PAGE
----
The simple child at once clasped her hands in a devotional attitude, and closing her eyes repeated, with much fervour, " For what we are about to receive, the Lord make us truly thankful." Much touched, the Duchess gave the little one a loving kiss, for which the little girl seemed, indeed, to be "truly thankful."
Stafford House The Potteries Cripples' Guild, however, is only one of numerous institutions in which the Duchess takes the deepest practical interest. It was she who was instrumental in getting the Government to go into the question of lead poisoning in the Potteries, and no one has worked more indefatigably on behalf of the Scottish crofters and their home industries. Each year, for a number of years past, the magnificent residence of the Duke of Sutherland - Stafford House, St. James's, S.w. - has been opened in the interests of the Scottish Home Industries Association. Stafford House, it might be mentioned, is one of the most magnificent mansions in the metropolis. Was it not the late Queen Victoria who, when visiting a former Duchess of Sutherland, remarked, a propos of the magnificence of this residence, " I come from my home to your palace " ?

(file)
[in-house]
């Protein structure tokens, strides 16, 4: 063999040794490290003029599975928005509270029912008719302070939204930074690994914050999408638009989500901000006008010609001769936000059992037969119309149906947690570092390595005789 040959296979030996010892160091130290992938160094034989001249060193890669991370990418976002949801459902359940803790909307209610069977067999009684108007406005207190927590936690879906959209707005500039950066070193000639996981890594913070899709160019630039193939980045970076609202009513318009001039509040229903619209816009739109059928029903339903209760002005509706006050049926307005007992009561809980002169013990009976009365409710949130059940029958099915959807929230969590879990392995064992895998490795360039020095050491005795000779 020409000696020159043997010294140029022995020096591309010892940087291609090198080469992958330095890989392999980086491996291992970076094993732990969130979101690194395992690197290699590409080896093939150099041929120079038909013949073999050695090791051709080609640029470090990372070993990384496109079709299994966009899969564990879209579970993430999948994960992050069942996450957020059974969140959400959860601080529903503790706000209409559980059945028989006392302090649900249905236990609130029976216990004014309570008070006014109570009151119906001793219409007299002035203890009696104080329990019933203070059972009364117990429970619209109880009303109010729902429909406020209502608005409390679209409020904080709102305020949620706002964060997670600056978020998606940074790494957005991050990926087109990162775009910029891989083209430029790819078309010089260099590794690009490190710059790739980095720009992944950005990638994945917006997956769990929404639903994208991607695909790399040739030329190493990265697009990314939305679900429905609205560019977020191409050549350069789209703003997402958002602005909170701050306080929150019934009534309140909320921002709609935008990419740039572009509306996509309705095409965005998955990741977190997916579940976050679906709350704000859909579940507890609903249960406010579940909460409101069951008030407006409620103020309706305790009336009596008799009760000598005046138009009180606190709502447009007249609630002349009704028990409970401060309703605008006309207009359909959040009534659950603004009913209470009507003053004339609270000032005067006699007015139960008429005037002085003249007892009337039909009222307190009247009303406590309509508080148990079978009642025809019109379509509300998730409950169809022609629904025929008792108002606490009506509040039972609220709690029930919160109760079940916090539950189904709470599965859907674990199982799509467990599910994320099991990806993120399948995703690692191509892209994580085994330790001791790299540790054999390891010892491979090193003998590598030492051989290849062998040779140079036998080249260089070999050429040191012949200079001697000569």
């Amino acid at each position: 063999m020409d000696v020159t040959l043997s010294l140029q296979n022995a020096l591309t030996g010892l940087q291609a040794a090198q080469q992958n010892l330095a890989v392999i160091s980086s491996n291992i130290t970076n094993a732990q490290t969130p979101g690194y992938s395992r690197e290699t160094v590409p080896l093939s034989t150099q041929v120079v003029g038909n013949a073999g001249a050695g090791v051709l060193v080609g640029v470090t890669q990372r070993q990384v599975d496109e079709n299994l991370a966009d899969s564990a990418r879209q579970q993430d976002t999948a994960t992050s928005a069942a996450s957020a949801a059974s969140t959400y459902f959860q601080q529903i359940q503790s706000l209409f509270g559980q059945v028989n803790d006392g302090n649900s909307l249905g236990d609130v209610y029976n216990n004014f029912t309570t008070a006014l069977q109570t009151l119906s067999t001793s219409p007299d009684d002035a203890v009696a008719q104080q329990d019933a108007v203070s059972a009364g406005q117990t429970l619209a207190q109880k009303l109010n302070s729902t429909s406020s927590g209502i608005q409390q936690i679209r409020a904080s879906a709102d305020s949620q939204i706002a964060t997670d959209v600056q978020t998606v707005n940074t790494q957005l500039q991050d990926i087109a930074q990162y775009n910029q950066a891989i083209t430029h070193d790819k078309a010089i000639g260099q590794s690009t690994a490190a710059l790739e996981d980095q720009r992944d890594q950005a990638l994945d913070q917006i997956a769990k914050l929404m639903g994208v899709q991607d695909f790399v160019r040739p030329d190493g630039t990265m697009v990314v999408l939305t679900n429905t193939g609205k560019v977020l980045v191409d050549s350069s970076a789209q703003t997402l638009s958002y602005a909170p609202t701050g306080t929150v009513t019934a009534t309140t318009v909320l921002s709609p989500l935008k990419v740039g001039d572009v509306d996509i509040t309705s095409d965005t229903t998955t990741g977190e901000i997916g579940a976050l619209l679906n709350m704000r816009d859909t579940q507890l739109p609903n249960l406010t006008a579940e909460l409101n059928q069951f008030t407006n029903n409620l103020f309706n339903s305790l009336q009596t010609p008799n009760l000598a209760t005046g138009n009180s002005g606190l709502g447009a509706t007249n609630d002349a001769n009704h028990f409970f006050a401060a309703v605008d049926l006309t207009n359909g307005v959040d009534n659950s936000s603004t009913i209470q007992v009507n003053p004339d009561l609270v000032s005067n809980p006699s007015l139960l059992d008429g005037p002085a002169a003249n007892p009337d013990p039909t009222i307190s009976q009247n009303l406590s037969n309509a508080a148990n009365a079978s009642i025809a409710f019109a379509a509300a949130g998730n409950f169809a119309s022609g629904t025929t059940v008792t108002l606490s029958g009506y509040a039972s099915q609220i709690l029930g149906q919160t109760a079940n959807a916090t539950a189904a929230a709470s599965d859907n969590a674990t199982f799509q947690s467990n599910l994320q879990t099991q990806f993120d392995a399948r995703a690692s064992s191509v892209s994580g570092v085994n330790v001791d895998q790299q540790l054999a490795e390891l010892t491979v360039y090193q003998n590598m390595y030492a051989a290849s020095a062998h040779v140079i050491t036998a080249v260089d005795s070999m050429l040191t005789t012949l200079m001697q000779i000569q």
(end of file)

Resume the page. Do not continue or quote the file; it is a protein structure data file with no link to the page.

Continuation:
And it was Mrs. Bancroft, the wife of the American historian and Minister in England, who wrote, on June 17, 1847 : " On Wednesday was the great fete given by the Duchess of Sutherland to the Queen. It was like a chapter in a fairy tale. Persons from all the Courts of Europe who were there told us that nowhere in Europe was there anything as fine as the hall and grand staircase where the Duchess received her guests. The vast size of the apartments, the vaulted ceilings, the fine pictures, profusion of flowers, music, flourish of trumpets as the Queen passed backwards and forwards, the superb dresses and diamonds of the women, the particoloured full-dress of the men - all contributed to make a scene not to be forgotten." And this magnificent residence the Duchess has often used to display the homespun tweeds, the knitted stockings, etc., manufactured by the peasants on the Duke's estate at Dunrobin Castle and in other parts of Sutherlandshire.